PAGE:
“Inequality, Unbelievably, Gets Worse,” declared Steven Rattner two weeks ago on the op ed pages of the NY Times. He points to data released by the Federal Reserve documenting that, “Inflation-adjusted earnings of the bottom 90 percent of Americans fell between 2010 and 2013, with those near the bottom dropping the most. Meanwhile, incomes in the top decile rose.” Rattner attributes much of the problem to our tax laws: “And income taxes for the highest-earning Americans have fallen sharply, contributing meaningfully to the income inequality problem. In 1995, the 400 taxpayers with the biggest incomes paid an average of 30 percent in taxes; by 2009, the tax rate of those Americans had dropped to 20 percent.
Rattner worries that dropping tax rates on the citizens with the greatest capacity to pay are tearing the fabric of our society: “Lower taxes means less for government to spend on programs to help those near the bottom… The United States, which is the only developed country without a national paid parental leave policy, also has no mandated paid holidays or annual vacation; in Europe, workers are guaranteed at least 20 days and as many as 35 days of paid leave.” Rattner notes that even the International Monetary Fund has “suggested that a more equal distribution of income could… raise the growth rate because of the added access to education, health care and other opportunities.”
When people with the means to pay taxes are excused from that civic responsibility it does mean less spent on public education. As the Center on Budget and Policy Priorities continues to remind us, 30 states are, in inflation-adjusted dollars, still spending less on public schools than before the 2008 recession. There is also substantial evidence that the growing divide between families with means and those in dire need is affecting public school achievement in other ways.
For one thing residential housing patterns track the growing income divide. Stanford University sociologist Sean Reardon, who studies housing segregation, has documented that by 2009 the proportion of families in major metropolitan areas living in either very poor or very affluent neighborhoods had increased—to 33 percent (from 15 percent in 1970) and the proportion of families living in middle income neighborhoods had declined to 42 percent in 2009 (from 65 percent in 1970), with increased segregation at both ends of the income distribution. Both high-and low-income families became increasingly residentially isolated in the 2000s, resulting in greater polarization of neighborhoods by income. The strongest trend is the increasing residential isolation of the rich.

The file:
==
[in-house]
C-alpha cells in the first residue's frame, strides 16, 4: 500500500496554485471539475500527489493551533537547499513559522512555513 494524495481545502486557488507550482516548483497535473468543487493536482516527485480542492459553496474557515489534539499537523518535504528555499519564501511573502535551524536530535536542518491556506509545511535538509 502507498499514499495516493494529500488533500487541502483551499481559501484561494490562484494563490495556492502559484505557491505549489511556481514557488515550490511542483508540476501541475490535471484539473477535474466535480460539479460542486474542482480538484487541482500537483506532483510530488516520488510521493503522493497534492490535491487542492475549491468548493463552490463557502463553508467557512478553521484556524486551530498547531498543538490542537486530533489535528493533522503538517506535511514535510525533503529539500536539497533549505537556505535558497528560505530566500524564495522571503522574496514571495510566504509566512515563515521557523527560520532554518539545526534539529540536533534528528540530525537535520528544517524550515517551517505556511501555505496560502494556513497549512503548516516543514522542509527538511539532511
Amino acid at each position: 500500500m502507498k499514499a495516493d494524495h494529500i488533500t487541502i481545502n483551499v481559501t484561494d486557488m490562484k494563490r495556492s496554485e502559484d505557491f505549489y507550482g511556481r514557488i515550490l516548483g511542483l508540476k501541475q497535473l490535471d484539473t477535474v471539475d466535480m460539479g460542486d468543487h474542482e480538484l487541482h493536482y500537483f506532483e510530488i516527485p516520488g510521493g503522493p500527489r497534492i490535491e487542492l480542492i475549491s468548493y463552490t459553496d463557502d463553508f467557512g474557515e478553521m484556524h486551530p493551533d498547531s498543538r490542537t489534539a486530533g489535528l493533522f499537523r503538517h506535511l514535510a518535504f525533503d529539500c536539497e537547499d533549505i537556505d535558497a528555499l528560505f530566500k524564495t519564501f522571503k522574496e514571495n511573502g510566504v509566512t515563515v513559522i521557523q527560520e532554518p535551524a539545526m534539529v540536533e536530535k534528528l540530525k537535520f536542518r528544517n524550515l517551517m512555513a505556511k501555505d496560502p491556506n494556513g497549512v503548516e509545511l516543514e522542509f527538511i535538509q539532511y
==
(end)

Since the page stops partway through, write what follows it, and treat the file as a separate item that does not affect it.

Reardon has also demonstrated that along with growing residential inequality is a rapidly growing income-inequality school achievement gap between the children in richest ten percent and the children in the poorest ten percent, a gap that is 30-40 percent wider among children born in 2001 than those born in 1975. Today the income inequality achievement gap is twice as large as the black-white achievement gap. Greg Duncan and Richard Murnane, who have studied the educational consequences of income inequality add that, “Among children growing up in relatively affluent families, the four-year college graduation rate of those who were teenagers in the mid-1990s was 18 percentage points higher than the rate for those who were teenagers in the late 1970s. In contrast, among children from low-income families, the graduation rate was only 4 percentage points higher for the later cohort than for the earlier one.” Duncan and Murnane conclude: “By widening the gap in educational opportunities between children from low-and higher-income families, increasing income inequality jeopardizes the upward socioeconomic mobility that has long held our pluralistic democracy together. Improving educational outcomes for children growing up in low-income families is therefore critical to the national’s future and requires a combination of policies that support low-income families and measures to improve the quality of schools that low-income children attend.”
In a Thanksgiving message on his blog at Chicago Theological Seminary the Rev. John Thomas, retired general minister and president of the United Church of Christ, lists some of the economic policies that have contributed to growing inequality and that could be adjusted to help those struggling at the bottom of our economy: “The list of sins is long: Trade policy that moved jobs out of the U.S., refusal to raise the minimum wage to a living wage, deregulation of financial institutions that led, in significant measure, to the Great Recession, stripping rights from public employee unions and scaling back benefits of retirees to pay for the misdeeds of politicians who grossly underfunded pensions, the refusal of policy makers to provide adequate job stimulus or address the housing foreclosure crisis while bailing out large financial institutions, the explosive growth of the influence of money in politics…, the radical inequality of public school funding, tax codes that benefit investors over wage earners, corporations over individuals, the refusal of many states to expand Medicaid, and the continuing assault on the Affordable Care Act… The descent of the working class into near or complete poverty is no accident. It is willful policy and willful indifference—private and governmental—and as its corrosive effects creep across our economy the health of our democratic society is increasingly challenged.”